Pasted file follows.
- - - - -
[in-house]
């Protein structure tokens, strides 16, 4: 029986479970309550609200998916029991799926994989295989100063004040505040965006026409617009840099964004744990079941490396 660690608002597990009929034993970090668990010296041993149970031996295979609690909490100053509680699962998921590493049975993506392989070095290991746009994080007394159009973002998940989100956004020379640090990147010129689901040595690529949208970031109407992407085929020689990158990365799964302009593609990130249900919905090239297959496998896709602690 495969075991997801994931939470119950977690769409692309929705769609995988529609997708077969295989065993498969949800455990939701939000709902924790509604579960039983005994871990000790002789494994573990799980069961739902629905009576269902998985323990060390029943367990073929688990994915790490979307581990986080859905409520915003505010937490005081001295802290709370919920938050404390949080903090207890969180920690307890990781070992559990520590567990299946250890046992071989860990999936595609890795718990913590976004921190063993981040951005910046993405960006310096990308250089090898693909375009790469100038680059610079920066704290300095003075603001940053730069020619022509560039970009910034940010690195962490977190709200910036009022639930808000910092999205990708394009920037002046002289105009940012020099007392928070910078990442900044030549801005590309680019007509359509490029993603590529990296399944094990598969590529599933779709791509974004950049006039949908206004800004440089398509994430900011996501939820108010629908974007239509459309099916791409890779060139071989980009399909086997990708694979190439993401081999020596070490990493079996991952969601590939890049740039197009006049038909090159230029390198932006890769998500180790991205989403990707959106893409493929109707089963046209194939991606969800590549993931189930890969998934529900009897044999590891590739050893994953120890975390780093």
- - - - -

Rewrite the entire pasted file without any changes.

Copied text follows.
[in-house]
């Protein structure tokens, strides 16, 4: 029986479970309550609200998916029991799926994989295989100063004040505040965006026409617009840099964004744990079941490396 660690608002597990009929034993970090668990010296041993149970031996295979609690909490100053509680699962998921590493049975993506392989070095290991746009994080007394159009973002998940989100956004020379640090990147010129689901040595690529949208970031109407992407085929020689990158990365799964302009593609990130249900919905090239297959496998896709602690 495969075991997801994931939470119950977690769409692309929705769609995988529609997708077969295989065993498969949800455990939701939000709902924790509604579960039983005994871990000790002789494994573990799980069961739902629905009576269902998985323990060390029943367990073929688990994915790490979307581990986080859905409520915003505010937490005081001295802290709370919920938050404390949080903090207890969180920690307890990781070992559990520590567990299946250890046992071989860990999936595609890795718990913590976004921190063993981040951005910046993405960006310096990308250089090898693909375009790469100038680059610079920066704290300095003075603001940053730069020619022509560039970009910034940010690195962490977190709200910036009022639930808000910092999205990708394009920037002046002289105009940012020099007392928070910078990442900044030549801005590309680019007509359509490029993603590529990296399944094990598969590529599933779709791509974004950049006039949908206004800004440089398509994430900011996501939820108010629908974007239509459309099916791409890779060139071989980009399909086997990708694979190439993401081999020596070490990493079996991952969601590939890049740039197009006049038909090159230029390198932006890769998500180790991205989403990707959106893409493929109707089963046209194939991606969800590549993931189930890969998934529900009897044999590891590739050893994953120890975390780093």